What is the Algorithm Register? What information can I find from this page?
The Algorithm Register is a window into an overview of artificial intelligence systems and algorithms used by the City of Amsterdam. Through the register, you can get acquainted with the quick overviews of the city’s algorithmic systems or examine their more detailed information based on your interests. You can also give feedback and thus participate in building human-centered AI in Amsterdam. At this moment the register is still under development and does not yet contain all the algorithms that the City of Amsterdam uses. We are hard at work to register all algorithms we use in the nearby future.
If you want to learn more about AI registers, use this link to download our White Paper ‘Public AI Registers’.
Do you want to provide feedback on the Algorithm Register? Please fill out this survey. If you have questions regarding the Algorithm Register, please send an email to CIOemail@example.com.
How do Amsterdam’s algorithms impact me and my everyday life?
Algorithms have become an inseparable part of our daily lives. Amsterdam uses algorithms to improve the accessibility and experience of the city’s services. For example, algorithms can show if there’s risk of a major traffic jam, or if an area is excessively dangerous so we can take the appropriate measures. It can also help speed up processes, like handling reports and requests, by sending them straight to the right department and automatically finding relevant documentation in an archive.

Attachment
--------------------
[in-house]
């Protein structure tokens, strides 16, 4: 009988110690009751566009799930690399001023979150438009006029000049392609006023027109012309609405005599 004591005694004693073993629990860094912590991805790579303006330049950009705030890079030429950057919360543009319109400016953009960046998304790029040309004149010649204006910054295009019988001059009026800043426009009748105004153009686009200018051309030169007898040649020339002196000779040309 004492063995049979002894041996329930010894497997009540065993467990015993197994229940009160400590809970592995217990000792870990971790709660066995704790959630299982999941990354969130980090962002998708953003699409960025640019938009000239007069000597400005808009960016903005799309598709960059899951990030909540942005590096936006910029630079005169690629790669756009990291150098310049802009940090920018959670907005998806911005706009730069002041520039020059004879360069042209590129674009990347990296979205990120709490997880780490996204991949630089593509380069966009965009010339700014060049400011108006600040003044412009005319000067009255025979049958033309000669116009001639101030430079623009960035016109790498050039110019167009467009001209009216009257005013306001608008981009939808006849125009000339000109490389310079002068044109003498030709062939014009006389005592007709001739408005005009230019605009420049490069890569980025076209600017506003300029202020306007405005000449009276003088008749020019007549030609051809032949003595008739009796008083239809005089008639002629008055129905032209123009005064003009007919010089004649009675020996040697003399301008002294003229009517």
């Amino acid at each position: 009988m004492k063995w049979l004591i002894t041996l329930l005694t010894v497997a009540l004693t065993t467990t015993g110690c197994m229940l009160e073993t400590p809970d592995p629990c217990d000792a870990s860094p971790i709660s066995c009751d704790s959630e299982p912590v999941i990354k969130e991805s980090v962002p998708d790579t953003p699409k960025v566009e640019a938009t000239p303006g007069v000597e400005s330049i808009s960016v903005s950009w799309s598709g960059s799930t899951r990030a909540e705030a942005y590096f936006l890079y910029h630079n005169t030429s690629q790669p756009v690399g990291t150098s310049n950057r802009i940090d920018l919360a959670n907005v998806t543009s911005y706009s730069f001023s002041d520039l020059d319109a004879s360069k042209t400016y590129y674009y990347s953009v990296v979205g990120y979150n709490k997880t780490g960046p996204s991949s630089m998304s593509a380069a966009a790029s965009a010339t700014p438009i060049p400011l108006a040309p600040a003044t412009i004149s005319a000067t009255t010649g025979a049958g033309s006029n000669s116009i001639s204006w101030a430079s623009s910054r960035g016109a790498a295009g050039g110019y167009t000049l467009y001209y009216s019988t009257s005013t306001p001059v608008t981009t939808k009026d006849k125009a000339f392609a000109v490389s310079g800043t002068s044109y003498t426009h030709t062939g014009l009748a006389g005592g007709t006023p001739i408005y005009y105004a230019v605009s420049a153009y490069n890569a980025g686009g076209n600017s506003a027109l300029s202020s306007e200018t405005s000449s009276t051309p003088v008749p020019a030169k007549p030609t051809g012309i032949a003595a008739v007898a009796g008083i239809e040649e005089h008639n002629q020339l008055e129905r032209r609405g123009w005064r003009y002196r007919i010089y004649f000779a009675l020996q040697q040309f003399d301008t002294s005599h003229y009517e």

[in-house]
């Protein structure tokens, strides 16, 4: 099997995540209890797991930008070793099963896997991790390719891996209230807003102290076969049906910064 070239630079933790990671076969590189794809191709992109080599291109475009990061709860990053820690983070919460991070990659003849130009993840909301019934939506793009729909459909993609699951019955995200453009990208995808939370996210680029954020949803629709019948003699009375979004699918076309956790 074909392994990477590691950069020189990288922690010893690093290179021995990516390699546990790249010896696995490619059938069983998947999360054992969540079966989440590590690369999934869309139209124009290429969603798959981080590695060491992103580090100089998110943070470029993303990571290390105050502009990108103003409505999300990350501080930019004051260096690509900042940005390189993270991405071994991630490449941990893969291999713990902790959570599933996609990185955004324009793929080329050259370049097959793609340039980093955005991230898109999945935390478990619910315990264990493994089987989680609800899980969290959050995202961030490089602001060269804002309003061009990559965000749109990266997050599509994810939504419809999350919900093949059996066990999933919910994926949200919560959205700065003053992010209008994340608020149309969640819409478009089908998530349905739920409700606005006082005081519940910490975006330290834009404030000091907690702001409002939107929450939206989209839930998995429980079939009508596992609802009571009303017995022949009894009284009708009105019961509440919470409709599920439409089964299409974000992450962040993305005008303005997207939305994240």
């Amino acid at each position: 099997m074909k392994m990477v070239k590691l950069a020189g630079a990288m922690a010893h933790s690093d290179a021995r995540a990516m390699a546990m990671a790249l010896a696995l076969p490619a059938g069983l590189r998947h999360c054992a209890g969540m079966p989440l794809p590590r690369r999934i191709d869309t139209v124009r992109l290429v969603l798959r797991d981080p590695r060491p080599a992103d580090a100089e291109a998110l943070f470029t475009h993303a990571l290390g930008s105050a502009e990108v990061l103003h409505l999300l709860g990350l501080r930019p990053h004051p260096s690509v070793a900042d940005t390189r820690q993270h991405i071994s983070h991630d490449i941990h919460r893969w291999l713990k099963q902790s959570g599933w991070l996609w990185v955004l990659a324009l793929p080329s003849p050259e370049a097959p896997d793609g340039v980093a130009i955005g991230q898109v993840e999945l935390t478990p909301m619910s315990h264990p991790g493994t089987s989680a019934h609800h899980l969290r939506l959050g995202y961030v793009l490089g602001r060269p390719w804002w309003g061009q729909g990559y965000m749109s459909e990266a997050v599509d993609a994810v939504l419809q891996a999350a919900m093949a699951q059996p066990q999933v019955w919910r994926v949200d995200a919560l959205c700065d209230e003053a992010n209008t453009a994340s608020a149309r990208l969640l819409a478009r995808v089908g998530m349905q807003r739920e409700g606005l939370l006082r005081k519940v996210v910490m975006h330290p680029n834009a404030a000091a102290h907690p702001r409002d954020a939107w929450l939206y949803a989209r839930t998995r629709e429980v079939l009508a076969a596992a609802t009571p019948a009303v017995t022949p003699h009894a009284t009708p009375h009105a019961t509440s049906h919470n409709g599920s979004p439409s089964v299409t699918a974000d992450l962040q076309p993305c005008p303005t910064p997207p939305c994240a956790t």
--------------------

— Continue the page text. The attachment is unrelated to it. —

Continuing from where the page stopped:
What is an algorithm and what is it used for?
An algorithm is a bit like a recipe: it’s a predetermined set of rules or steps, which are followed by the computer. Data are the ingredients of the algorithm. Some algorithms can independently learn new steps, for instance when they have to process new data. An algorithm that’s used to recognize litter, for instance, is first trained with several different images of trash bags, teaching it what a trash bag is. After training, it independently recognizes bags that resemble the images from the training; which is used for a more efficient pick-up schedule. In some cases, algorithms can take over tasks previously done by humans, or not even possible by humans, such as quickly finding information in large amounts of data. People are still needed to create, train and manage the algorithm, however; humans are always responsible for its operation.
What ethical principles are followed when using algorithms in Amsterdam?
Algorithms used in public services must adhere to the same rules and principles as all other public services provided by the municipality. That means they must treat people equally, not limit their freedom, be transparent and open to democratic control and be at the service of the people of Amsterdam; not the other way around. In addition, algorithms should never have the final say and should not work solely on the basis of correlations. The City of Amsterdam believes that all people of Amsterdam should have access to understandable and current information about how algorithms affect their lives. That is why we’ve developed the Amsterdam algorithm register.